It’s getting on for a century old now, but Nimzowitsch’s My System is still often recommended as a good book on positional chess for intermediate players.
I’m not at all convinced that it’s the best choice, though.
Don’t get me wrong. If you’re interested in the development of chess ideas over the past 100, or even 200 years, it’s essential reading: without doubt it’s one of the most important books in the history of chess.
Nimzo was an idiosyncratic writer with, perhaps, an inflated sense of his own importance. You may love his style of writing, or you may hate it: not everyone will appreciate his arrogance and egotism. While I enjoyed the games section at the end, I found the book as a whole to be too verbose to be a useful learning tool. While much of what he wrote about is still valid – and important – today, he also oversold some of his more controversial ideas. If you like his style you might also want to read Chess Praxis, a games collection explaining his ideas in practice. I’m not the only one who prefers this book to My System. If you want a more contemporary look at Nimzo, you should also read Ray Keene’s excellent Aron Nimzowitch: a Reappraisal, but even that is now almost half a century old. There have been more recent works as well, but I’m not in a position to comment on them.
However, first recommendations should perhaps be less controversial and more recent. We know a lot more about chess now than we did in the 1920s, and also a lot more about teaching and learning. Many current authors, though, know a great deal about chess but not so much about educational theory.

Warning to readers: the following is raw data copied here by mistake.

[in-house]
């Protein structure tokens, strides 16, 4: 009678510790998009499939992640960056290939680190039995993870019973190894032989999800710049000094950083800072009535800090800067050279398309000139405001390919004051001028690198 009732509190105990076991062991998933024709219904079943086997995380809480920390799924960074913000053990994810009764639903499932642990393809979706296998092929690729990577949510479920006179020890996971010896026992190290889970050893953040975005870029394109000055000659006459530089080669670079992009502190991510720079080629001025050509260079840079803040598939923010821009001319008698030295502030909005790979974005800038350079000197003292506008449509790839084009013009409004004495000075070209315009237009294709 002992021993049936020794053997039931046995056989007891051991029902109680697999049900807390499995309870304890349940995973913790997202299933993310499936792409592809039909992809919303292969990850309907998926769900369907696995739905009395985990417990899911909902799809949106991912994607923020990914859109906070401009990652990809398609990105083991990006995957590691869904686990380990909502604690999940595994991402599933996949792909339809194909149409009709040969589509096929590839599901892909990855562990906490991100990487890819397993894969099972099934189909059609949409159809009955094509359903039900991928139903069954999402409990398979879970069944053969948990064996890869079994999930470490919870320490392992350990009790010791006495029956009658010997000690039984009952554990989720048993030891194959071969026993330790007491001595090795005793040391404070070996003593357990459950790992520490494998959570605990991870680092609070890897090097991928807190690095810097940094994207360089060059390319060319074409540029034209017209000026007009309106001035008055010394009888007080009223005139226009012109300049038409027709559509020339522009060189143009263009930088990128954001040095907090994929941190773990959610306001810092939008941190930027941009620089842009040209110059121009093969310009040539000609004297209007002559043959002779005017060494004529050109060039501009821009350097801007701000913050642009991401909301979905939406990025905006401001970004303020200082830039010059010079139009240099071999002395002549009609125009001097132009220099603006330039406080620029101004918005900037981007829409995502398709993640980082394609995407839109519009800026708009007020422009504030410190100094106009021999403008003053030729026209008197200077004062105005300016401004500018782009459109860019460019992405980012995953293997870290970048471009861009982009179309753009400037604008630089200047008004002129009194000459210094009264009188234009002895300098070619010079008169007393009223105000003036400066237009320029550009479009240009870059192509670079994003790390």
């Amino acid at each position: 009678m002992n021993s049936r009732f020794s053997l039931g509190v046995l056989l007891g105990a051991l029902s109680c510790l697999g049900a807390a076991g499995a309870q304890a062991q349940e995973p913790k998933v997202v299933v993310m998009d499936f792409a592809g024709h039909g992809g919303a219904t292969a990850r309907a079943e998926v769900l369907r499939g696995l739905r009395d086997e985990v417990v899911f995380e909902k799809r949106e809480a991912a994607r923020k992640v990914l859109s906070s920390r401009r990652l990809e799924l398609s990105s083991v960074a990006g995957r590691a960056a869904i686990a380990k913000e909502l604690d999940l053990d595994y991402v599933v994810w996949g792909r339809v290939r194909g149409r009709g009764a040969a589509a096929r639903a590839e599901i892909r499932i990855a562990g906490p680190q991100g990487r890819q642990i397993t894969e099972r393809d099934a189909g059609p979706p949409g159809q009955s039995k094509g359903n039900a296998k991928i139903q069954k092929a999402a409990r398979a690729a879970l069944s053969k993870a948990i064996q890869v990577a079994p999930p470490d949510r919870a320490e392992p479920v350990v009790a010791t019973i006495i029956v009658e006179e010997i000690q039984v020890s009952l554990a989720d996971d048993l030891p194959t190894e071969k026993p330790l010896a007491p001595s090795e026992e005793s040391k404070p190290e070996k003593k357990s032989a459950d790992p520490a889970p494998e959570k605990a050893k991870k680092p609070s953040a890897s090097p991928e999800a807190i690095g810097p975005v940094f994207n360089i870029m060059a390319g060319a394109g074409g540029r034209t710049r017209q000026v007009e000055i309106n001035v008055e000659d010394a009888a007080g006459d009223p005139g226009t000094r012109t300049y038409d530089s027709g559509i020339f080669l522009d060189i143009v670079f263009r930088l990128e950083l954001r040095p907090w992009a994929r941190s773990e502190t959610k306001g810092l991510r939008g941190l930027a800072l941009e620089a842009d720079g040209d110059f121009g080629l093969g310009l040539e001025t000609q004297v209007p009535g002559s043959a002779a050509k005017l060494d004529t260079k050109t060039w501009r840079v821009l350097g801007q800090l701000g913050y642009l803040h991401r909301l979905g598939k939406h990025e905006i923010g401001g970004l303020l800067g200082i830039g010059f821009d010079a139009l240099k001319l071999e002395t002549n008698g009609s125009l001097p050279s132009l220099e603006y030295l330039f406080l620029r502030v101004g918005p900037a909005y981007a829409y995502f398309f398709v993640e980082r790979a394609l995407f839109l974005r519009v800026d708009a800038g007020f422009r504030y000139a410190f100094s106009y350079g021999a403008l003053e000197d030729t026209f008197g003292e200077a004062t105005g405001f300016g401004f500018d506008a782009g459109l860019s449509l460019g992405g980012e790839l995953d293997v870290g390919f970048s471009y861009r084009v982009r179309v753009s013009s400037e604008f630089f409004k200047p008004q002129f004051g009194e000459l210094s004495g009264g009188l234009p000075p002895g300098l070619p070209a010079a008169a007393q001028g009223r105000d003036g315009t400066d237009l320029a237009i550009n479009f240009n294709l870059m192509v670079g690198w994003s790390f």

If you want a good book on positional chess for this level, a much safer recommendation would be Simple Chess, by Michael Stean. (Declaration of interest: I used to know Michael and his family well: we played for the same club and I was also at school with him.) This book explains positional ideas clearly and simply, in a way that everyone can understand and benefit from. It’s still more than 40 years old, though, and chess has moved on in many ways since then. Having said that, my view is that top level GM games from the past 40 years or so are, for the most part, too complex to be used for higher intermediate level (1500-2000) positional instruction. You really want thematic games where the winner was successful because his opponent only realised too late what was happening: and, in contemporary practice, these games are not so easy to find.
Another possible recommendation, aimed at a slightly lower level (1000-1500) – in many ways still excellent, but in other ways hopelessly dated – would be Chernev’s Logical Chess Move by Move, which I might possibly write about in future.
If you can think of any suitable titles, please let me know. I’m looking for books aimed at players between 1000 and 2000 strength which are written with clarity and simplicity, with neither too many words nor a host of engine-generated variations, where the authors understand what their readers will and will not know, which are free of major analytical errors, which are annotated objectively rather than by result or by computer, and which, ideally, are based on current ideas concerning both chess and educational theory.